Until a few years ago, permanent employment contracts with airlines were the norm for pilots. However, this has changed dramatically in the past several years. Today, in addition to permanent contracts, pilots can benefit from freelance contracts and temporary contracts.
There are 3 types of contracts to look out for regarding pilot positions. It is usually not something you choose but what is being offered. As recruiters in this area, we’ve observed that many pilots do not understand the differences between each type of contract and the benefits of each. Let’s clear that up right now.
Contract pilots work as a kind of overflow labor. Airline operators might need temporary help in the cockpit for a variety of reasons. Often, these contract positions are provided by an external company and not the airline directly. A contract position is usually for a limited period, for example, a 2-year contract. This is a great way great to go if you want to take short contracts to gain experience in different continents such as Asia.
Let’s say for example that you are employed by CAE and you are contracted out to airline ABC for a period of 2 years. In this scenario, CAE will pay your salary, provide your benefits, and if you have any issues regarding HR, you will go to CAE for that as well. However, anything operational such as rostering will come directly from the airline.
Contract positions offer great benefits as you will have a dedicated HR person looking after you, instead of emailing a general HR department. Should something happen to the airline and it gets into financial difficulties, you will still be paid by the third party. On the other hand, if the contract length is not renewable or if you want all the same benefits as pilots who are directly employed by the airline, you may not want to choose this route.
A permanent position is often a long-term position directly with an airline with no expiry date on the contract. Permanent positions are great for a pilot who plans to stay in the airline for a very long time in their career and would prefer to deal with the airline directly. The airline will provide your salary and benefits and you will go directly to HR with any issues you have. Everything operational will be done directly with the airline as well. You may use a recruitment agency for the recruitment process. However, once you have been given your contract, the agency will step back, and you will be fully in contact with the airline only.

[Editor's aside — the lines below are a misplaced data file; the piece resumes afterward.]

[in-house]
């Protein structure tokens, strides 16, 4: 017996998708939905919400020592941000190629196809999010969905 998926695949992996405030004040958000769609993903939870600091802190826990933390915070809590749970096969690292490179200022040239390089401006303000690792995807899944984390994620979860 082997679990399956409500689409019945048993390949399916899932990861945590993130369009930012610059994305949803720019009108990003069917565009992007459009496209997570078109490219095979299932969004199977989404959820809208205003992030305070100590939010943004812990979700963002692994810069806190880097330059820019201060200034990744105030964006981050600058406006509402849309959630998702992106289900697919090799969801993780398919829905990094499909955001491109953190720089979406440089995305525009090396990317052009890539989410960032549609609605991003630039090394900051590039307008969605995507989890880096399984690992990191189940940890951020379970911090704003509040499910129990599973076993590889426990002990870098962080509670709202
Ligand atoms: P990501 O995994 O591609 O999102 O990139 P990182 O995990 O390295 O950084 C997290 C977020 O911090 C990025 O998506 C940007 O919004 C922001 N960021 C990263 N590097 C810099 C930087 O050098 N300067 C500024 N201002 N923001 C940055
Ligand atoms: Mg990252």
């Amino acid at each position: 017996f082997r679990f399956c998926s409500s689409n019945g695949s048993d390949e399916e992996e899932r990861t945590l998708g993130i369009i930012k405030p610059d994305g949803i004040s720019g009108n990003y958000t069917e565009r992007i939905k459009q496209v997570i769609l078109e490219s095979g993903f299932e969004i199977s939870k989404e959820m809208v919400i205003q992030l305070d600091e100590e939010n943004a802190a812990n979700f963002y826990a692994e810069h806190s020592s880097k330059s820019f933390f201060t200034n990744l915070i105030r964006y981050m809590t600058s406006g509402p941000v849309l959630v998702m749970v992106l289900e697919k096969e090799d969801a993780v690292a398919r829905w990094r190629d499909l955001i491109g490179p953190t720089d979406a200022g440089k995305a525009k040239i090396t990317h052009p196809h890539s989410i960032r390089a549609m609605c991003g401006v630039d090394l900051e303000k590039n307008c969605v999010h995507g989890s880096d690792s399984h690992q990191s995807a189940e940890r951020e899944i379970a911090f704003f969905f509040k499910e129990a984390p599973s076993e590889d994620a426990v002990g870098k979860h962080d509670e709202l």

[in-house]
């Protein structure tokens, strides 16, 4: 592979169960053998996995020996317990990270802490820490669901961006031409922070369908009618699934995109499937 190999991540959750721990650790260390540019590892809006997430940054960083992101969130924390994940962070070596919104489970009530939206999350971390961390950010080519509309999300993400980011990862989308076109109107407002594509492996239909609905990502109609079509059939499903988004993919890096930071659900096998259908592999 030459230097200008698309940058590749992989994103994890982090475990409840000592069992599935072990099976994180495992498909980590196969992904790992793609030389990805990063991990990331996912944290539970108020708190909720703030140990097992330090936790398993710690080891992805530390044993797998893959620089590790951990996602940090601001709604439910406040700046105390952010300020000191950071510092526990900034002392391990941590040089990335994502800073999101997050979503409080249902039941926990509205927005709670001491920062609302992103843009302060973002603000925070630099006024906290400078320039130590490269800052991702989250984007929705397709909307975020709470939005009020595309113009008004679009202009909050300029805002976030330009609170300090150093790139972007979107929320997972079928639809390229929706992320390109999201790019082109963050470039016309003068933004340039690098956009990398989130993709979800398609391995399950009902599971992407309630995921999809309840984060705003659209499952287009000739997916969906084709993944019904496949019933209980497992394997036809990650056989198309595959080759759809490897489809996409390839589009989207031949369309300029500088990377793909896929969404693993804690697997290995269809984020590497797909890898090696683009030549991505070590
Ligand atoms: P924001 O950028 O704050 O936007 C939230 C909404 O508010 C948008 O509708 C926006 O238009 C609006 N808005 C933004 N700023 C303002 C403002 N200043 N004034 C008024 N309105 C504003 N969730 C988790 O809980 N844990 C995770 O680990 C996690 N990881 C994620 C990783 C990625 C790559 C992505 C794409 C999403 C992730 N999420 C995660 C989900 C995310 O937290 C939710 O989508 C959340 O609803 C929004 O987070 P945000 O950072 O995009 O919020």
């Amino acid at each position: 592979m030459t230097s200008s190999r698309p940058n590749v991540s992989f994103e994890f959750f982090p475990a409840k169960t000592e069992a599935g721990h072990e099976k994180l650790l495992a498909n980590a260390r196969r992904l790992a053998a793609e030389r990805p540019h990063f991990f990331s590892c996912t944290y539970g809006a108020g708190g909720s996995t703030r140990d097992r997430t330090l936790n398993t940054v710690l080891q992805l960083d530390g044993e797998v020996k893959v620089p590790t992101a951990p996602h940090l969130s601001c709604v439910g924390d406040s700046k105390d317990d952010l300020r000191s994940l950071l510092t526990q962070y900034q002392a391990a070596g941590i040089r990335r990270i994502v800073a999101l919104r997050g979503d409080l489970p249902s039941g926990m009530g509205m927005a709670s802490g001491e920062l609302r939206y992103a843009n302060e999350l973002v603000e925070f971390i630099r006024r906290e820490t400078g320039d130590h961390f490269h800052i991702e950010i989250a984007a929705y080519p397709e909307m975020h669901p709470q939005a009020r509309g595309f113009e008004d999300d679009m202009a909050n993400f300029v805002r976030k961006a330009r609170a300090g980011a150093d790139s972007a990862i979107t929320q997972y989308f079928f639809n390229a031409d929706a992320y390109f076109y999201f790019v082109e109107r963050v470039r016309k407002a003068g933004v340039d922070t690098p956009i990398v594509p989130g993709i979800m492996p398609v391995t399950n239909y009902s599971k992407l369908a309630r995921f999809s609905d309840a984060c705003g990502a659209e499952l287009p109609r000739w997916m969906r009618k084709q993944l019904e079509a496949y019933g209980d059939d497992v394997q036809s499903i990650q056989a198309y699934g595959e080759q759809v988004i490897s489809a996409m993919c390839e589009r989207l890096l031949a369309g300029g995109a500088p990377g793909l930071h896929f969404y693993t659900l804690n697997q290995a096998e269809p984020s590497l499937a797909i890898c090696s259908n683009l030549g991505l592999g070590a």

As a freelance/independent contractor, you work for yourself but through a contract with an airline. This type of contract is great for a pilot who wants more autonomy and wants to work short contracts. As a freelance pilot, you will need to invoice the airline, look after your own tax, and instead of going to the HR team if you have issues, and you will need to negotiate your terms with the airline directly.
Freelance contracting is more popular in business aviation than in commercial aviation. There are licensed pilots, who freely decide to work this way and to sell their services to an airline for a limited amount of time.
There are advantages to each type of contract employment for pilots. In some cases, you can work for multiple operators. In others, you aren’t tied to a seniority system. Contractors also earn more per day than full-time employees. In addition, contractors aren’t tied to a seniority system either. Ultimately, the choice is up to the lifestyle you want to have and what’s most important to your career.
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